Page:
Unfinished Masterpiece: Completing Mozart’s Requiem
Wolfgang Amadeus Mozart’s Requiem Mass is one of the most infamous, mysterious, and scholarly controversial musical masterpieces in history. Since Mozart passed away before finishing the piece, numerous composers have attempted to complete it. Despite the mystery—and the fact that it remains unfinished—the Requiem continues to be one of the most revered pieces of all classical music.
You will be able to hear a completion of the piece that is based on brand new scholarship about Mozart’s life on November 19, 20, and 21 in the Abramson Family Recital Hall. AU Symphony Orchestra and Chorus will perform two pieces: Johannes Brahms’s Schicksalslied, Op. 54 and Wolfgang Amadeus Mozart’s famous Requiem Mass in D Minor, K 626 in a completion by Harvard musicologist Daniel Levin. Friday and Saturday’s performances will be at 8 p.m., while Sunday’s will be at 3 p.m.
Brahms composed Schicksalslied in the late 19th century, several years after the death of his mother, with whom he was very close, according to symphony conductor Jesus Manuel Berard. While grieving, Brahms came across a poem by German poet Friedrich Hölderlin that touched on the ideas of immortality and death.
The poem, which inspired Brahms to compose the piece, has two parts: the first is a “contemplation on the blissful existence of the departed souls in Elysium, the brightest part of heaven,” says Berard, while the second contemplates humans’ mortal, uncertain existence, full of questions of fate and death.
Brahms divides his work into three parts. The first is bright, with “upward, spiraling lines that represent the transmigration of souls and looking up into the inner reaches of heaven,” says Berard. The second part takes on a much darker tone. The piece then finishes up with a return to the brighter style of the opening: a conclusion that Brahms made because he thought it “inappropriate” to end the piece so somberly and because it gives the piece a sense of closure, according to Berard.
“The second part is really agitated and unsettled,” says Berard. “It’s that part where we feel like our souls are cast back and forth, like the waters striking cliffs.”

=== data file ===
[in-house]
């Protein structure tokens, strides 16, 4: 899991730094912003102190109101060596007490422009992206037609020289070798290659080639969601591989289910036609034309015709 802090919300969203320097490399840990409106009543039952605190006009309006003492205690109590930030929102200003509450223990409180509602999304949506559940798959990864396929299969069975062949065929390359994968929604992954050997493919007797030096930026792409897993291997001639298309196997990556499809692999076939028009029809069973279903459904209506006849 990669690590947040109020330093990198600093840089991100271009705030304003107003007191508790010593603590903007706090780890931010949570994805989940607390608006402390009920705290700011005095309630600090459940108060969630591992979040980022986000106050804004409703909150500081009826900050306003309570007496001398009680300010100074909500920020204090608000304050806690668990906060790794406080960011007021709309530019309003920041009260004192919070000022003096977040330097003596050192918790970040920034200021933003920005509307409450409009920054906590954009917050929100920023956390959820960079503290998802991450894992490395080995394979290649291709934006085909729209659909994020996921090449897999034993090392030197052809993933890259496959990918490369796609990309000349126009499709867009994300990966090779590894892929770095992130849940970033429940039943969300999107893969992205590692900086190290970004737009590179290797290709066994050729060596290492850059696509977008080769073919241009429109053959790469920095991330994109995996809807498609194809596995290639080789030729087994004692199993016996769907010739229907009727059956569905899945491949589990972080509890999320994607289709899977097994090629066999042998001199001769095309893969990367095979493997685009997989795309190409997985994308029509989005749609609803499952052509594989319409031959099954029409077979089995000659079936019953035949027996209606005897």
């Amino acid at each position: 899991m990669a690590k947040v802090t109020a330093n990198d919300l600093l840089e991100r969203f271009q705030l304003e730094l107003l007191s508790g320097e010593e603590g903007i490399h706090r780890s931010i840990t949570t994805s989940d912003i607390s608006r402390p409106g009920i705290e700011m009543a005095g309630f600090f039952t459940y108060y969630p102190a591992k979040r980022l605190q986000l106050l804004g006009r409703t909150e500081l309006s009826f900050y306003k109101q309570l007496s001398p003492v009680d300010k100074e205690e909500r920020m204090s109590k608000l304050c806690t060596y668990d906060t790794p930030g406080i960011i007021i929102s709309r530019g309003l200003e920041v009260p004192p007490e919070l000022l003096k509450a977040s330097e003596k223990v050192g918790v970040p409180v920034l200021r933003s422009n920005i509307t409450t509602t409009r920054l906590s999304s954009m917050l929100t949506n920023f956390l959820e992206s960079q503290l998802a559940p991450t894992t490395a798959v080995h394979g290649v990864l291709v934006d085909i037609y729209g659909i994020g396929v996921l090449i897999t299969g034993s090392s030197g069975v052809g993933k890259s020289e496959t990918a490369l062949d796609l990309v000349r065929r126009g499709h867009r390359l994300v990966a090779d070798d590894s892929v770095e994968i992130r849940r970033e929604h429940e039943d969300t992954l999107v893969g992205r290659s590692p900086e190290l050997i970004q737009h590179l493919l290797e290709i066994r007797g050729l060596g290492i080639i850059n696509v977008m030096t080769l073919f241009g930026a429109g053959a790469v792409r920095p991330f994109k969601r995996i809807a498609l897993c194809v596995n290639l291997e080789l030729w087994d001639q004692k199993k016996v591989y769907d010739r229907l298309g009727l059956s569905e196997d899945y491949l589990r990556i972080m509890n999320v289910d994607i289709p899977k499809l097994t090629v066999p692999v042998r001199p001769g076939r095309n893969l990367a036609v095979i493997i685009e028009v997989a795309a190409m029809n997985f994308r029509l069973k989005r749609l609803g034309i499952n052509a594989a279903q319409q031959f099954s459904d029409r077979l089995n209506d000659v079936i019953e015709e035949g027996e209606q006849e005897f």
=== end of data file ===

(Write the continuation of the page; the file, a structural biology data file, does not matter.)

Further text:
The Requiem—which played a major role in the film and play Amadeus—will be performed in Levin’s version published in 1995. When Mozart passed away before completing the Requiem, his wife, Constanze, asked several of Amadeus’s students and associates to attempt to complete the piece. The version that is most traditionally played is the completion by his student Franz Xaver Süssmayr.
Chorus conductor Daniel Abraham says that the Levin version is unique.
“Levin’s edition is, in a way, a new piece of scholarship that adds to our understanding of the Mozart Requiem in a different way,” says Abraham. “It’s not a complete gutting of the traditional completion by Süssmayr, but rather adds a new layer of scholarly consideration.”
Not only does the Levin version examine issues of style, but also it builds on new resources, such as the scraps of paper traded between Süssmayr and Constanze and some previously undiscovered sketches from Amadeus himself. Levin corrected some of the “student-level errors” that Süssmayr made, according to Abraham. He also “thinned out” the instrumentation in areas when the soloists previously had difficulty standing out against the rest of the orchestra.
The most significant change that Levin made, however, was the addition of a long fugue—a musical composition in which one or a couple themes are imitated or repeated by voices that chime in at different times and continuously interweave. In the Süssmayr version, the piece ends with two chords of the word “amen.” The Levin version includes an extended Mozart-style fugue on the word “amen”: a change based on one of the sketches of paper discovered in the mid-1950s.
Berard and Abraham decided to pair the two pieces together because their “two styles, while different, complement each other well,” Abraham says.
“We thought they were an exquisite pairing in terms of a really well-known Requiem mass in a different version than most people are used to, along with a really meaty, interesting, beautifully-romantic piece by Brahms,” he says.
Tickets are $10. For more information, visit http://www.american.edu/cas/calendar/?id=2548939.